Mending this tattered human cloak made from particles of ancestral memories quilted together. Tiny stitches nearly invisible; colorful patches of flowers and the ears of cats lying in wait; embroidered whispers woven into the edges. Mending a life brings in past and welcomes future. This mending is a healing journey. No new clothes unworn; seek the softness of frayed memories upon skin and breathe in the stone-washed shimmer of a resilience not easily wrapped around bones and flesh. Goddess spoke to these women through the stains and strains of life. Like tangled roots reaching down into the hidden caves, the fingers of ancestors – old crooked knuckles move in rhythm with unlined plump digits – touch and soothe, plucking loose threads and darning raggedy connections, bringing the pieces together again.
I go out in the morning and stand barefoot on the rocky earth, place my palms upon a massive tree trunk, close my eyes, and breathe in the essence of the land. In exchange, I feel the breath of the land touching my skin with molecules of leaves its passed through, whispering in my ears of its travels near and far, dancing into my nasal cavities the scents of distant memories. The rough bark of the aged tree is like an old farmer’s hands, having toiled and stood firm through the cycles of life, nearing the end of its own but yearning to share its wisdom if only someone would listen.
My family has lived in the Missouri Ozarks for over 150 years, not in this exact location where I am now, but an hour or so further north on flatter land. I’ve been gone from this landscape for more than 40 years, only recently returned. Most of my ancestors arrived from every early colony up and down the eastern seaboard, and traveled across a wide swath of the eastern United States; we also have drops of indigenous blood, married into along the way. So, while I have often felt strong links to various landscapes in my country, connections that go beyond “an aesthetic appreciation” (despite American Indian scholar Vine Deloria arguing against this ability in non-Indians to have a spiritual resonance with this land), I am enjoying the ease with which I am becoming reacquainted with the Ozarks and her unique landscape, and I have no doubt that my ancestors’ spirits are assisting me in this journey.
Some of these ancestors came from Ireland, Scotland, and even Wales; places where their own roots had become inseparable from those of the land and I can imagine the pain they must have felt in being “exiled” (as the Irish say about those who for economic or other reasons felt forced to leave their homeland in order to survive), their roots to the land cut after hundreds, even thousands of years. The writer Patricia Monaghan says, in her book The Red-Haired Girl from the Bog: The Landscape of Celtic Myth and Spirit, that, there in the Ireland of her roots, “human consciousness has met the land’s consciousness,” and this is my own current path of American exploration. Not just to know the landscape as, for instance, this is a Black Oak, and this is a wild Grape Vine; or that some plants here are new arrivals and non-natives, while others are ancient offspring. Rather, how all sink their roots into the same soil to be nurtured. As do I, seeking to to know the land as part of my blood and bones and soul.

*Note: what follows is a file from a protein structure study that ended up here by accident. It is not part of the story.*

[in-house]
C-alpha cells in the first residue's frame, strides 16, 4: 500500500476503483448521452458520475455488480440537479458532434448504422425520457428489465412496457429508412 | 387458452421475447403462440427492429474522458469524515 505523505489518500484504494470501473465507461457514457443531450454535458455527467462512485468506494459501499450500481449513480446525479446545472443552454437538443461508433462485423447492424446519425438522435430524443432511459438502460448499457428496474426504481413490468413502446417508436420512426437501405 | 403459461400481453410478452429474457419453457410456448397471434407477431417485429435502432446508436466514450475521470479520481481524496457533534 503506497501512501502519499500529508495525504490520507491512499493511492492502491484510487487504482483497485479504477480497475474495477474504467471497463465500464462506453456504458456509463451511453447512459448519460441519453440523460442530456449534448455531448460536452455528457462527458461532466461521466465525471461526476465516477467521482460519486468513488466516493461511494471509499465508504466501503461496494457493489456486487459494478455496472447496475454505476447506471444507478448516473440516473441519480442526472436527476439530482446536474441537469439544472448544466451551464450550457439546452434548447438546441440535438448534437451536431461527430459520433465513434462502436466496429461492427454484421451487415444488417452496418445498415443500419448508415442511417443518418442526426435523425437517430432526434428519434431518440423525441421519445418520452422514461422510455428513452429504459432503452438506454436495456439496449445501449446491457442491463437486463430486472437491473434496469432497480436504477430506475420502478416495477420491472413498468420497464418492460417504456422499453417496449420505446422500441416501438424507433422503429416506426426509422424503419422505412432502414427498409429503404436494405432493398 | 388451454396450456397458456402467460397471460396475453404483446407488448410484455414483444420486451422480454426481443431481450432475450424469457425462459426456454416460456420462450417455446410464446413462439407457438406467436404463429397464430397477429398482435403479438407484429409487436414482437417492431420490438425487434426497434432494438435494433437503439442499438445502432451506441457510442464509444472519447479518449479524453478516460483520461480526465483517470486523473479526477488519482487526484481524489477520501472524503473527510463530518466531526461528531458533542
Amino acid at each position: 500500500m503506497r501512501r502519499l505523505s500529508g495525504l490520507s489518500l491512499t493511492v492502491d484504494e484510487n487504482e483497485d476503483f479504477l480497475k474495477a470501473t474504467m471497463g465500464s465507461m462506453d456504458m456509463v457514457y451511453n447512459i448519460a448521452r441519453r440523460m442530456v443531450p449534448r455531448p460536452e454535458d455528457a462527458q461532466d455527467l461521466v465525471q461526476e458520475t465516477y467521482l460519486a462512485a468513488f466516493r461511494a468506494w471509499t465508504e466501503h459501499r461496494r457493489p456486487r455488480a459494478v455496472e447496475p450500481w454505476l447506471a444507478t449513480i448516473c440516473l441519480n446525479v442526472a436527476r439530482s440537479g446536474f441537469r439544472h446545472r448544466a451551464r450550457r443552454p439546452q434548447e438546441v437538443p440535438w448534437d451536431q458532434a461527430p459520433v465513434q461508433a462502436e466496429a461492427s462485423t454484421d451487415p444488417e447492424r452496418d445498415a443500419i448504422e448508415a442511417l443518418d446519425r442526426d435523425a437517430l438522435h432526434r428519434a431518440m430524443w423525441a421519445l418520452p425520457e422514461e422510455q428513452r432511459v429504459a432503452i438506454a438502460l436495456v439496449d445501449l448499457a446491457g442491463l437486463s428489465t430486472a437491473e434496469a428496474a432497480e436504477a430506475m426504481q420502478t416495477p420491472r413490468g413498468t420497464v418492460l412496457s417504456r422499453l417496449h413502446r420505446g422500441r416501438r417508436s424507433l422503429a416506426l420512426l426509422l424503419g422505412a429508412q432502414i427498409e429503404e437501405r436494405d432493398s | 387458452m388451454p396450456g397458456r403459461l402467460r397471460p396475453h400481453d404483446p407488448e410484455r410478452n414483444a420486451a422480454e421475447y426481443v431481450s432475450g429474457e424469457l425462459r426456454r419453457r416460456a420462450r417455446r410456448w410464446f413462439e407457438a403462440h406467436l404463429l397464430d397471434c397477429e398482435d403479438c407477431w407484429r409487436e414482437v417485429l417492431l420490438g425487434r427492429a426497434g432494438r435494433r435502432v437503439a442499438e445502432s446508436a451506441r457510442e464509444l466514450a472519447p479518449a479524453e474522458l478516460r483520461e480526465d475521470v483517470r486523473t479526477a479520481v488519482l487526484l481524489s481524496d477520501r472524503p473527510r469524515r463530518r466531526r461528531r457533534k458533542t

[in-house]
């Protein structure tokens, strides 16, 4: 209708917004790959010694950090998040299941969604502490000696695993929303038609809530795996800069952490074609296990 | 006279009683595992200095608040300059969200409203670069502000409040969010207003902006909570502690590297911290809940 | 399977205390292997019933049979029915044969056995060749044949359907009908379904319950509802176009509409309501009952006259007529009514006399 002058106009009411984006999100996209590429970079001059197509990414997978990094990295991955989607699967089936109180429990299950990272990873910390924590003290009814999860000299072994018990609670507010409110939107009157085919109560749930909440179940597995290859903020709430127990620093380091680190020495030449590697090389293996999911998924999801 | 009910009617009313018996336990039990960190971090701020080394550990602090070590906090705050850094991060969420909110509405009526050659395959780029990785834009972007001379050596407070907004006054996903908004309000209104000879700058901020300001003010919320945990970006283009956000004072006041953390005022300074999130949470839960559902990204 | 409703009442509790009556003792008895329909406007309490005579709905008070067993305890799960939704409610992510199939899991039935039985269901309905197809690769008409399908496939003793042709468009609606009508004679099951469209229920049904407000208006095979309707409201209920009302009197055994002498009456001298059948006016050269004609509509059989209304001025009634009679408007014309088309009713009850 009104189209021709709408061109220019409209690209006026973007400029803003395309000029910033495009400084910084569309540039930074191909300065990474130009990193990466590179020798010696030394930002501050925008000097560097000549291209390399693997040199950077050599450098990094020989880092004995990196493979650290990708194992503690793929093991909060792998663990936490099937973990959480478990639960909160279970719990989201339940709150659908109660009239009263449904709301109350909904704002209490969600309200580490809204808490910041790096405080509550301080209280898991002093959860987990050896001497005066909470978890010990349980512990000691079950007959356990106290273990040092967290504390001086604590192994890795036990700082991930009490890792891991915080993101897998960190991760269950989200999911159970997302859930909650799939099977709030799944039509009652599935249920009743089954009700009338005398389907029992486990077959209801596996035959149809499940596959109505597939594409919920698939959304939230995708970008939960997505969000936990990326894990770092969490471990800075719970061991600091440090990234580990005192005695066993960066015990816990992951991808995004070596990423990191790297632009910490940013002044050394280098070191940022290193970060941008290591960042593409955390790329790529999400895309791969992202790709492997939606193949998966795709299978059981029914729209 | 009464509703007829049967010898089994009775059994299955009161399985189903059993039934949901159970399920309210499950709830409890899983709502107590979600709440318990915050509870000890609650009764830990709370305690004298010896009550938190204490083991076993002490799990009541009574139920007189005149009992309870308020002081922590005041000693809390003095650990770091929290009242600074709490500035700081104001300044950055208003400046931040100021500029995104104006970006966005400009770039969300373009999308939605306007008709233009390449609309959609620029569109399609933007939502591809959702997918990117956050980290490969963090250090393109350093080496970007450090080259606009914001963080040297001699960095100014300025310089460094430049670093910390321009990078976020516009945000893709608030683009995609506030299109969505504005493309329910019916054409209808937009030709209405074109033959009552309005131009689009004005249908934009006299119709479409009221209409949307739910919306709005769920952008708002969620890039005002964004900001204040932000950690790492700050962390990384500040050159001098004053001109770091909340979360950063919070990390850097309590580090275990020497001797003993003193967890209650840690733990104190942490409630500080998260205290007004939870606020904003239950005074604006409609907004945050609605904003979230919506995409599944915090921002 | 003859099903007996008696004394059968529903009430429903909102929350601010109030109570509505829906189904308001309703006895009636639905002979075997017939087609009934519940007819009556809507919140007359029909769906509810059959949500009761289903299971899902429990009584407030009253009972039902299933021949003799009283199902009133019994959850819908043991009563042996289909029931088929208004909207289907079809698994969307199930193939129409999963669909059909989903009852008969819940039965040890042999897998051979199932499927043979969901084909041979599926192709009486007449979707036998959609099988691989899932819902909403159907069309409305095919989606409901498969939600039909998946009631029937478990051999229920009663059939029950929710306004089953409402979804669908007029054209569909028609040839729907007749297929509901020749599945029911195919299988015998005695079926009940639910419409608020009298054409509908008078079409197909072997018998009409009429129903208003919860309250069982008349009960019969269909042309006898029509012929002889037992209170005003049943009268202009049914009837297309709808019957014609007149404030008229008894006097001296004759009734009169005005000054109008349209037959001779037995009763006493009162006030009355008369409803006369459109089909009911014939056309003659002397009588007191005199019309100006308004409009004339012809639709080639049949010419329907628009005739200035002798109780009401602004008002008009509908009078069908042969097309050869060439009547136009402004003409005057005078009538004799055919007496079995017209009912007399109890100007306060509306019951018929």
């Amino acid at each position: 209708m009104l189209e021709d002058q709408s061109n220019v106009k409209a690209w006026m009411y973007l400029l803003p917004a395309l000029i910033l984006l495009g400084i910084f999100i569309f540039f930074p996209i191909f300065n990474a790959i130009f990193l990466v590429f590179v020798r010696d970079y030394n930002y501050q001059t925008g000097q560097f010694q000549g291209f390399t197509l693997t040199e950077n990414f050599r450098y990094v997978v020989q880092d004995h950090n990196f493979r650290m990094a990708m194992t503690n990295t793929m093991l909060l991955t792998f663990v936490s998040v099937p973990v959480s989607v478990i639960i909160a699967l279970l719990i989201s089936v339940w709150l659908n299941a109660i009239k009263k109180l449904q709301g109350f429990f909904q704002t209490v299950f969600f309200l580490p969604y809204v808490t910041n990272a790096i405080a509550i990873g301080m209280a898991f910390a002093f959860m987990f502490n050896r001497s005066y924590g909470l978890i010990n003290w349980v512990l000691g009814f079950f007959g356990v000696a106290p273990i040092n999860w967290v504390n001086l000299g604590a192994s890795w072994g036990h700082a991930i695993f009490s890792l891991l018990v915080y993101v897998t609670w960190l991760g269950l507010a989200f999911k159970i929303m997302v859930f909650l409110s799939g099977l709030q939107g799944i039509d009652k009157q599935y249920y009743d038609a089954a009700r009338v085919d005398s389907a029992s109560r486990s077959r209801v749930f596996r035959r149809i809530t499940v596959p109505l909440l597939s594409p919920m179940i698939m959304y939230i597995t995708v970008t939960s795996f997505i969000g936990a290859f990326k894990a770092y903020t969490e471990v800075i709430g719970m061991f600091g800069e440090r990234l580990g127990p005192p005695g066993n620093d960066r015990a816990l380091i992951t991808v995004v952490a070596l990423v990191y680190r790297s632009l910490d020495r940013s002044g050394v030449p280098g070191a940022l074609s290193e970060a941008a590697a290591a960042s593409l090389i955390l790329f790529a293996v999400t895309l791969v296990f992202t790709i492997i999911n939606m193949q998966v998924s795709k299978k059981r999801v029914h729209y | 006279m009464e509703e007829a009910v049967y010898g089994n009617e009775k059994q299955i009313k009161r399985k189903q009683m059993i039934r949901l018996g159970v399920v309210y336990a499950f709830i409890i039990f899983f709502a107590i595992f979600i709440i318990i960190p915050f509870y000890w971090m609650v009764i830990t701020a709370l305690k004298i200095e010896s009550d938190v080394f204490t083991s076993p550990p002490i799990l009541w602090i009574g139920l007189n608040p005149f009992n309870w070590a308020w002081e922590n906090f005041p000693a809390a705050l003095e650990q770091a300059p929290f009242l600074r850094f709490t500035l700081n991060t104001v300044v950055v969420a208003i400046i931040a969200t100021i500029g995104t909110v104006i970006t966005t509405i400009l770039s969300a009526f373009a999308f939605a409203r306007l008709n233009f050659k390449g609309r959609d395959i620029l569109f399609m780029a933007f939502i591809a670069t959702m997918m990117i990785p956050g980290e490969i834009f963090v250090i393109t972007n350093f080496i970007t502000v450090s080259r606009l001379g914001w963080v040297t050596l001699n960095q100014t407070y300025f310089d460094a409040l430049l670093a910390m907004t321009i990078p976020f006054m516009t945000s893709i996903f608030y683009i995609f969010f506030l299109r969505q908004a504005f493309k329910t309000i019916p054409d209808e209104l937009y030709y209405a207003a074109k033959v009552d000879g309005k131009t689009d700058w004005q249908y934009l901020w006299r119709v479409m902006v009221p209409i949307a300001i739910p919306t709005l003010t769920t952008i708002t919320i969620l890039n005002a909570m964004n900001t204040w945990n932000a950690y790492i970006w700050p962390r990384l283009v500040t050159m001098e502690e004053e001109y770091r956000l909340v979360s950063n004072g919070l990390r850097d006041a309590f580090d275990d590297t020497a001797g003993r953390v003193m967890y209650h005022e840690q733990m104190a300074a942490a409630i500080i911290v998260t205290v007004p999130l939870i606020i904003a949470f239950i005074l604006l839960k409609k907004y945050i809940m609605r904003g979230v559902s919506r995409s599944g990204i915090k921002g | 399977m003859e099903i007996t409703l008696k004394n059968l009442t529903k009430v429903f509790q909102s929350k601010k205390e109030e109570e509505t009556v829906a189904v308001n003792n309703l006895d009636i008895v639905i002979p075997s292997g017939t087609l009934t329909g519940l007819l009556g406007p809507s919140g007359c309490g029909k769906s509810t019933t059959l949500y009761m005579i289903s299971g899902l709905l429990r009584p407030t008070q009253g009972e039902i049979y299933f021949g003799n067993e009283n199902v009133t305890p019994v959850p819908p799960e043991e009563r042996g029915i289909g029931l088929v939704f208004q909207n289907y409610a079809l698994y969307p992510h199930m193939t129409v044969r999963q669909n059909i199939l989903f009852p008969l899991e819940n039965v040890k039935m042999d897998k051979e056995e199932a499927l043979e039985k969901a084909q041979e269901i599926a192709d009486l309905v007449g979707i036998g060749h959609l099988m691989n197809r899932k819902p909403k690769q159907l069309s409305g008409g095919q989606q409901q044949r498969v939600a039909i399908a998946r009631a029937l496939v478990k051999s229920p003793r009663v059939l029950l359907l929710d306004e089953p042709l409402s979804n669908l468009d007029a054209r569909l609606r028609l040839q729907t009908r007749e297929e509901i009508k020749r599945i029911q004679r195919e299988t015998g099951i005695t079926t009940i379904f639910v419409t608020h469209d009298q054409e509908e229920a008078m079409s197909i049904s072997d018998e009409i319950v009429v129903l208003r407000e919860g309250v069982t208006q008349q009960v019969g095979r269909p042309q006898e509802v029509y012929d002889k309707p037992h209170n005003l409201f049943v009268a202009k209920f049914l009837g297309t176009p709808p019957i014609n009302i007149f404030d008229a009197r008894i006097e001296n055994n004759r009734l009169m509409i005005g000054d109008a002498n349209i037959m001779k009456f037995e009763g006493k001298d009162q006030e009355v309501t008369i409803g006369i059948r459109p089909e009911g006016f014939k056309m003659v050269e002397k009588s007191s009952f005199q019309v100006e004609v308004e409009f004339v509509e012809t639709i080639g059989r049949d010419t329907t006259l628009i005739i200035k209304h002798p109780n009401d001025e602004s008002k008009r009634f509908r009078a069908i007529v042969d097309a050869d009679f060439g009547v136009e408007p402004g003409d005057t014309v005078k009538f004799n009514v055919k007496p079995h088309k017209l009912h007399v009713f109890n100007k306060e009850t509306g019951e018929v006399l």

These “mystic encounters with the land” are difficult to describe; Monaghan says that she has “heard elusive inaudible music singing forth from land that is wild but nevertheless deeply known by humanity” and I know what she means. What might be our inaudible conversation with the conscious land? How might our healing be mutual?
A new morning practice encourages me to wander into the patterns of Celtic women’s spirituality, to honor my ancestors and meet them at the hearth where we all come to join hearts and minds in a covenant of belonging. Blessings well up to keep me conscious of gifts received and reminders to share my abundance.
First thing in the morning, light the flame, a signal of conscious awareness; last thing at night, honor the dimming of glow in the house where shadows merge and reign upon our sanctuary, a blanket of dark protection. Here are the tethers of life, the wicks of gratitude and love; where once were coals upon a central fireplace, now a candle represents the resurrection off hearth-keeping as a sacred vocation, even when only an act of diminutive devotion.
Some of my ancestors came from Scotland, Ireland, Wales, and the English borderlands. Those who have studied their life-ways and myths or legends remind us that, “They can show us how to do ordinary things in a spirit of celebration that comes from a sense of being connected with the flow of humanity, the life energies.”